Electric vehicle chargers coming to most SC state parks

South Carolina is inviting more people to start driving electric vehicles.
Published: Dec. 13, 2022 at 10:21 PM EST
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PROSPERITY, S.C. (WCSC) - South Carolina is inviting more people to start driving electric vehicles, especially after companies like BMW have announced they are investing billions of dollars in the EV industry in the state.

Now the state is concentrating its efforts to develop the workforce and infrastructure needed to support it.

At a press conference Tuesday at Dreher Island State Park in Prosperity, state leaders announced the EV manufacturer Rivian is covering all costs for the equipment, installation, and maintenance for 10 years of charging stations in around 30 of South Carolina’s 47 state parks.

Drivers can plug in for free with park admission.

“The data is already showing that EV-accessible routes and amenities are bringing tourism to areas across the US,” Rivian VP of Public Policy James Chen said.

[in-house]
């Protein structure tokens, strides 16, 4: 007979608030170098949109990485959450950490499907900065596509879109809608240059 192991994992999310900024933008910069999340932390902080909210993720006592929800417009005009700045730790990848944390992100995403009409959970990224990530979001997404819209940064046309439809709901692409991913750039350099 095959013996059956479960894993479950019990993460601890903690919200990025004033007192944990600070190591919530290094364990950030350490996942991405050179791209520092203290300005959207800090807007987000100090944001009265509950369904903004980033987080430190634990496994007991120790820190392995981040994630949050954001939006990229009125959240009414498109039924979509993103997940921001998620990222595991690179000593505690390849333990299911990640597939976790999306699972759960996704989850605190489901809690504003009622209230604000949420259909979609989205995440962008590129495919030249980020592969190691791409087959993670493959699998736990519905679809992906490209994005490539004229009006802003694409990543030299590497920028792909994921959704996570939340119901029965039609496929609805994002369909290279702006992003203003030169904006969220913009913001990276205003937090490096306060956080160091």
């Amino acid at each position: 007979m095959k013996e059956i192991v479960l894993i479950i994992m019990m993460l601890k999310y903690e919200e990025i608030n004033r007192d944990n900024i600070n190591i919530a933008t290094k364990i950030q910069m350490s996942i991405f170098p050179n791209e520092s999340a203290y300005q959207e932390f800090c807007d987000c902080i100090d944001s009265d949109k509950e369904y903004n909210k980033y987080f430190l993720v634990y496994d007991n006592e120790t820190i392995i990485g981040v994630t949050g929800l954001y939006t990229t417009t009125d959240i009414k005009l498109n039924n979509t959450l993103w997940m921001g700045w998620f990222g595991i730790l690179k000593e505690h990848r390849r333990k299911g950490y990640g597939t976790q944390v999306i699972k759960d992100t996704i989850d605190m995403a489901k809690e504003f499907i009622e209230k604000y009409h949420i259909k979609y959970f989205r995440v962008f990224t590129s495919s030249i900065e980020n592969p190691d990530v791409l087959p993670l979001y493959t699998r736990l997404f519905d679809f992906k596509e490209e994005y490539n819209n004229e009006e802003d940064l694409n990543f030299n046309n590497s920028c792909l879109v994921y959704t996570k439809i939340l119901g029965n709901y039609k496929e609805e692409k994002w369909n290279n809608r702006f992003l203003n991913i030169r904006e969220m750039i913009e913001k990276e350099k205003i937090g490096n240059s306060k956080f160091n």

The company said two to four ports per site will be ready to use by the end of next year.

“That helps not only South Carolina advance in terms of EV infrastructure, but it reduces the range anxiety for our citizens and our visitors to our beautiful state parks,” Office of Regulatory Staff Executive Director Nanette Edwards said.

Tuesday’s announcement is part of a much larger spotlight the state is putting on the electric vehicle industry.

In the next five years, South Carolina will receive nearly $70 million from the federal government through the bipartisan infrastructure law as part of the National Electric Vehicle Infrastructure program. The state has said it plans to spend part of that money on installing EV charging stations along interstates and highways, initially concentrating on rural areas where they might not already be nearby.

In October, Gov. Henry McMaster signed an executive order that aims to prioritize efforts to recruit electric vehicle-related businesses.

“EV is something that is just becoming widely popular across the country, so we’re harnessing that here,” Lt. Gov. Pamela Evette said. “I think that is something that if you feel passionate about, then we want to make sure that technology and the growth of that industry happen right here in our state.”

According to Rivian, the Level 2 EV Waypoint plugs installed at state parks provide roughly 15 miles of charge per hour.

Chen said state parks are a great location to install them because drivers can plug in as soon as they arrive and then spend a few hours hiking or adventuring around the park, making the most of their charge time.

The next group of EV chargers are tentatively scheduled to be installed at Devils Fork, Charles Towne Landing, Myrtle Beach, and Huntington Beach.